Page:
WASHINGTON (Legal Newsline) -- The U.S. Supreme Court, in a significant victory for businesses, sided Monday with retail giant Wal-Mart in a challenge to a class action lawsuit alleging discrimination against its female employees.
The plaintiffs in the suit Wal-Mart Stores Inc. v. Dukes et al., originally filed in 2001, claimed they were never promoted because of their gender and that they were paid significantly less than their male counterparts. They sought backpay.
A district court had certified the class of some 1.5 million female employees, finding that they satisfied the Federal Rule of Civil Procedure 23(a).
The court also had ruled they satisifed Rule 23(b)(2)'s requirement of showing that "the party opposing the class has acted or refused to act on grounds that apply generally to the class, so that final injunctive relief or corresponding declaratory relief is appropriate respecting the class as a whole."
The Ninth Circuit Court of Appeals affirmed, concluding that the plaintiffs met Rule 23(a)(2)'s commonality requirement and that their backpay claims could be certified as part of a (b)(2) class because those claims did not predominate over the declaratory and injunctive relief requests.
The appeals court also ruled that the class action could be "manageably tried" without depriving Wal-Mart of its right to present its statutory defenses if the district court selected a random set of claims for valuation and then extrapolated the validity and value of the untested claims from the sample set.
The nation's high court reversed the appeals court's decision, saying the lower courts were wrong to certify the class action.
The Court, in its 27-page opinion, ruled the certification of the plaintiff class was not consistent with Rule 23(a) and that the plaintiffs' backpay claims were improperly certified under Rule 23(b)(2).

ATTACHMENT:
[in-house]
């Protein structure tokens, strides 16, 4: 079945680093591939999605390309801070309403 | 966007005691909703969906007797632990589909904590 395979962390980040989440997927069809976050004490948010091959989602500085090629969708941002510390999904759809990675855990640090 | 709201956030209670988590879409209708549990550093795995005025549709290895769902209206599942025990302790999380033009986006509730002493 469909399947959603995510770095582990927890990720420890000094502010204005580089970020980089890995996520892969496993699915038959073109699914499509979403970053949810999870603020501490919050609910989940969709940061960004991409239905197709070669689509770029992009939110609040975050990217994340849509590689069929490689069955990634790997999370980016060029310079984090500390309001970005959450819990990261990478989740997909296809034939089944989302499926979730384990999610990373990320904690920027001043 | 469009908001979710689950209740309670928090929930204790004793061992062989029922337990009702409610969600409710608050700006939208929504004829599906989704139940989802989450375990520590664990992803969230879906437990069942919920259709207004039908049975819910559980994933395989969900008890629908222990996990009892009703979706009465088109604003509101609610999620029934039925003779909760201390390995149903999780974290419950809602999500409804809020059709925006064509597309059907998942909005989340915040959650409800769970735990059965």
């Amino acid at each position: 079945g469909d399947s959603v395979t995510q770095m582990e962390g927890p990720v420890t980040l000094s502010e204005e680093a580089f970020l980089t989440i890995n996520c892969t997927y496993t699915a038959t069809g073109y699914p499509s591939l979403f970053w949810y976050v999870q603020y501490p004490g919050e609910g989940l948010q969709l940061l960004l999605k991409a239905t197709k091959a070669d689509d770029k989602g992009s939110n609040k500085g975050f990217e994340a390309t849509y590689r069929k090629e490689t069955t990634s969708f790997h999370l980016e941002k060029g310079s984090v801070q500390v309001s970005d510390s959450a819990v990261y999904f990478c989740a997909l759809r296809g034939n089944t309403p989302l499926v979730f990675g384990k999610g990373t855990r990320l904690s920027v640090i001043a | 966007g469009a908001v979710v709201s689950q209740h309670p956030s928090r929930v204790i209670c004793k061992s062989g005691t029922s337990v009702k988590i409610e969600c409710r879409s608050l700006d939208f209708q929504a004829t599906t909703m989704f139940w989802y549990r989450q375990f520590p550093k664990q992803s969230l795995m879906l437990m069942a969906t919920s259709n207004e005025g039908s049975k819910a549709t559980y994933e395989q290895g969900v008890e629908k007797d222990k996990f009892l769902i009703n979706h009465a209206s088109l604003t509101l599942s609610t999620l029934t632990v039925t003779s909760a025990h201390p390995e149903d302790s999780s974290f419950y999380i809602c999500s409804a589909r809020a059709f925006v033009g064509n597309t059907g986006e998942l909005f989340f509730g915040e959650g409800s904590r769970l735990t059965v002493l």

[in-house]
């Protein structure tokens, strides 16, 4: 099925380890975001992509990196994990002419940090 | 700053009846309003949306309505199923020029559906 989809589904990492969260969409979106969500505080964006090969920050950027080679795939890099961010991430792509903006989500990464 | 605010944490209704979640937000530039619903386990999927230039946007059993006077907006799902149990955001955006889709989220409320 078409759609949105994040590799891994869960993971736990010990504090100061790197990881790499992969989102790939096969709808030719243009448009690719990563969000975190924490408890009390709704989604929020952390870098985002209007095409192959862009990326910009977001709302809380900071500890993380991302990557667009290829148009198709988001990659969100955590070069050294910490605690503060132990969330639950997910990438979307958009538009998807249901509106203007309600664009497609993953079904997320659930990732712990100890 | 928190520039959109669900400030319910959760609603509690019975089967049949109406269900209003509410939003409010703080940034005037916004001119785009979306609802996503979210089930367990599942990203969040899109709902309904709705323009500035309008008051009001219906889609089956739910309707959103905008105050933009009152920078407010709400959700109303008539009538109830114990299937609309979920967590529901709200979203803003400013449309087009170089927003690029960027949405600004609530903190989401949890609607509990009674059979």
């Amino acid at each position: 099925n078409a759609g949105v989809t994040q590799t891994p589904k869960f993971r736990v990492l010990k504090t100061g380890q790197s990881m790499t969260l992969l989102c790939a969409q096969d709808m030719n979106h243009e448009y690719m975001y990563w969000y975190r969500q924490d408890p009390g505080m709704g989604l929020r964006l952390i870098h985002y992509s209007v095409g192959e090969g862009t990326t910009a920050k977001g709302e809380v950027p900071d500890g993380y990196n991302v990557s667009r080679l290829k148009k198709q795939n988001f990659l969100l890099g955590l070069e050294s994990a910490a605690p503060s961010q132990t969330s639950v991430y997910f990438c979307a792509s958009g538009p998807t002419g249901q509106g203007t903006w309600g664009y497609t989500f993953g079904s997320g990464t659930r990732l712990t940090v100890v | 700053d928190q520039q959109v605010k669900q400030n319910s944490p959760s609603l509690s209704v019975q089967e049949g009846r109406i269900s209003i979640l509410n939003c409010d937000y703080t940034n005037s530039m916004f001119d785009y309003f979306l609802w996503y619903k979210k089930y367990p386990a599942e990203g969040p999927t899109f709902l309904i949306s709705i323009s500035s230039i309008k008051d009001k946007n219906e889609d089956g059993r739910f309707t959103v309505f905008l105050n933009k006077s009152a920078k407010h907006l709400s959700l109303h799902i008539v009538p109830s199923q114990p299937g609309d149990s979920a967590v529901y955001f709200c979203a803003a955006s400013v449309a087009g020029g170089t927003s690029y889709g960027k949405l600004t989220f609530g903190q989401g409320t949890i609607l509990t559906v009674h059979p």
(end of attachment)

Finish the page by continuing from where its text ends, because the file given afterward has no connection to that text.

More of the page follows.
"Because the Rules Enabling Act forbids interpreting Rule 23 to 'abridge, enlarge or modify any substantive right,' a class cannot be certified on the premise that Wal-Mart will not be entitled to litigate its statutory defenses to individual claims," Justice Antonin Scalia wrote for the Court.
"And because the necessity of that litigation will prevent backpay from being 'incidental' to the classwide injunction, respondents' class could not be certified even assuming that 'incidental' monetary relief can be awarded to a 23(b)(2) class."
Robin Conrad, executive vice president of the U.S. Chamber of Commerce's National Chamber Litigation Center, issued the following statement Monday in response to the Court's ruling:
"This is without a doubt the most important class action case in more than a decade. We applaud the Supreme Court for affirming that mega-class actions such as this one are completely inconsistent with federal law," she said.
"Today's ruling reinforces a fundamental principle of fairness in our court systems: that defendants should have the opportunity to present individualized evidence to show they complied with the law. Too often the class action device is twisted and abused to force businesses to choose between settling meritless lawsuits or potentially facing financial ruin. Our economy would be better served if businesses could spend more resources creating jobs and fewer resources fighting frivolous litigation."
The U.S. Chamber of Commerce, which filed two amicus briefs in support of Wal-Mart, is the world's largest business federation representing the interests of more than 3 million businesses of all sizes, sectors and regions, as well as state and local chambers and industry associations.
The Institute for Legal Reform, an affiliate of the U.S. Chamber, owns Legal Newsline.
From Legal Newsline: Reach Jessica Karmasek by e-mail at email@example.com.